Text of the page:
Document management software (DMS) and record management software (RMS) are two commonly confused terms. In fact, many potential users believe they’re interchangeable terms that cover the same basic systems. The reality is that while they do solve similar problems and do have some things in common, there are also significant differences between them. We’ll start by defining each individually and then discuss the ways in which they overlap, as well as their differences.
Defining Document Management Software
Simply put, document management software is a system that tracks, manages, and stores documents. Typically, one of the main reasons companies implement them is to reduce paper and create paperless offices. Most document management systems include features like record tracking that saves all versions of a document and notes (including when, why, and by whom the document(s) were changed). Record management systems are related systems, as are enterprise content management (or ECM), document imaging, workflow systems, and digital asset management systems (or DAMS).
Defining Record Management Software
Record management software is part of a business’s broader activities. As opposed to simply helping with document management, it’s more closely associated with compliance, governance, and risk policies. Some of the activities that are typically associated with RMS include:
- Identifying data that needs to be captured
- Planning for the business organization
- Enforcing policies and practices as they apply to creating, maintaining, and disposing of records
- Creating a plan for storing records
- Classifying and storing records
- Coordinating internal and external access to record-keeping, including creating and following policies of privacy and confidentiality
Who Uses DMS and RMS?
It would be easier to list the few industries that can’t benefit from using DMS or RMS than those that do. Essentially any company or organization that has records or documents of any kind could benefit from one of these options. Users include medical practices that want to both secure their information and ensure approved users can access it from anywhere, legal practices that need to assure compliance, and companies that need audit trails for their financial records.
Aren’t Documents and Records Essentially the Same Thing? Not Always!
There are numerous differences between DMS and RMS, but first you must understand that documents and records are not always the same thing. Documents are made up of data or information that is both structured and unstructured, and that can be accessed by users within an organization.
On the other hand, the purpose of a record is to offer evidence of the activities for a given organization. There are specific compliance requirements for records regarding how they’re saved, how they’re accessed, and how they’re destroyed. For the most part, records should not be changed, and in many cases stiff penalties can be assessed if a company changes or attempts to change records.
Keep in mind that it’s true that all records are documents—but not all documents are records. According to some estimates, about 90% of documents within a company are often records. These records must be stored differently than simple documents.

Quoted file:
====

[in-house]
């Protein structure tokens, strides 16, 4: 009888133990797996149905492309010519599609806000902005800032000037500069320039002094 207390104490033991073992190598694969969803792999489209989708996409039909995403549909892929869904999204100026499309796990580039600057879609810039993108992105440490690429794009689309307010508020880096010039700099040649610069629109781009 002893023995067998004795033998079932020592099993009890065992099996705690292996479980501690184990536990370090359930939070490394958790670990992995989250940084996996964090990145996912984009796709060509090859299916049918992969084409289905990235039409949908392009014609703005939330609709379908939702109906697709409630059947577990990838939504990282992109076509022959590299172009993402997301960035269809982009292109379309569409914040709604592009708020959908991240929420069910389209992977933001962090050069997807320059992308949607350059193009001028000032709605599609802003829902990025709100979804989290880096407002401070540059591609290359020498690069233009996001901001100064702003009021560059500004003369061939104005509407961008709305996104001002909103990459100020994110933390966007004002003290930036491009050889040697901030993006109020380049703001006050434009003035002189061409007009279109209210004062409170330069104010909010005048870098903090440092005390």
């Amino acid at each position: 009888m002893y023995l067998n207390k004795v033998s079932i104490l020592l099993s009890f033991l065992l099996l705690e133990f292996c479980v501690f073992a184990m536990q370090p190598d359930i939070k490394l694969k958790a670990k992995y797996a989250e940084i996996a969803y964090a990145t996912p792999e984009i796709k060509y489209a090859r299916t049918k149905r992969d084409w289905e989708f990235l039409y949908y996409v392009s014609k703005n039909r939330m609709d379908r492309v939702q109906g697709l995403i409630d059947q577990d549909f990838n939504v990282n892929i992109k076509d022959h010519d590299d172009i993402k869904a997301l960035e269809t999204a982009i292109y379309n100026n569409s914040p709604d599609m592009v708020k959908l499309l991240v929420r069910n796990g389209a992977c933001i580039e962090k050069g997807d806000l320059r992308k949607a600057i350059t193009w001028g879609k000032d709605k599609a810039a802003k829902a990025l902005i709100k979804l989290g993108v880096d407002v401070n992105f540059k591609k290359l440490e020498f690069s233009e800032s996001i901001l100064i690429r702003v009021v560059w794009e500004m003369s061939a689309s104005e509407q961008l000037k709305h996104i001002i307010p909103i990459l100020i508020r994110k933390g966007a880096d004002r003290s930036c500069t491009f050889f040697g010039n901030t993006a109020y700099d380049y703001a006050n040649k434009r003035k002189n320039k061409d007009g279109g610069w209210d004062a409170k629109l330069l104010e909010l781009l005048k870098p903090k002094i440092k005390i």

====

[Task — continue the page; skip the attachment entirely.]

The Differences Between DMS and RMS Simplified
To understand the crucial differences between DMS and RMS, start by understanding why they were created. Document management software systems were developed to allow users to access and manage documents while maintaining a paperless office. Another key element is the ability of several users to collaborate on documents.
On the other hand, record management software systems were developed out of a need to identify, store, maintain, and manage the data that’s used to describe events in a company’s work cycle. They may apply to statutes, regulations, fiscal needs, or operational activities. Unlike DMS, RMS is focused on keeping only the documents that are necessary for a specific period of time.
Key Storage Considerations
One of the most important distinctions between the two systems is the way documents are stored. In DMS, the principle concern when storing documents is ensuring users have access to the information they need quickly and easily. Most systems allow for mobile access from anywhere the user has an internet connection. They generally offer users the ability to revise, lock, and unlock documents, and provide version tracking and audit trails.
On the other hand, the concern of RMS is that documents are saved in their original format to ensure they’re available if they’re needed for compliance or legal reasons. They’re generally saved in a series, or in indexes that are dictated by external rules, not by internal, organization-dictated rules. Record-keeping is so crucial that many organizations also keep an off-site records center to backup their data.
There Are Similarities: Considering Security
While there are numerous differences between records management and document management, there are areas of overlap as well. One key example is security. Both RMS and DMS security is absolutely essential. Both can contain documents that are confidential and both require companies to ensure they’re in compliance with the rules that govern them. It’s easy to see that many companies could benefit from DMS or RMS, and in fact many companies employ both for their varying needs.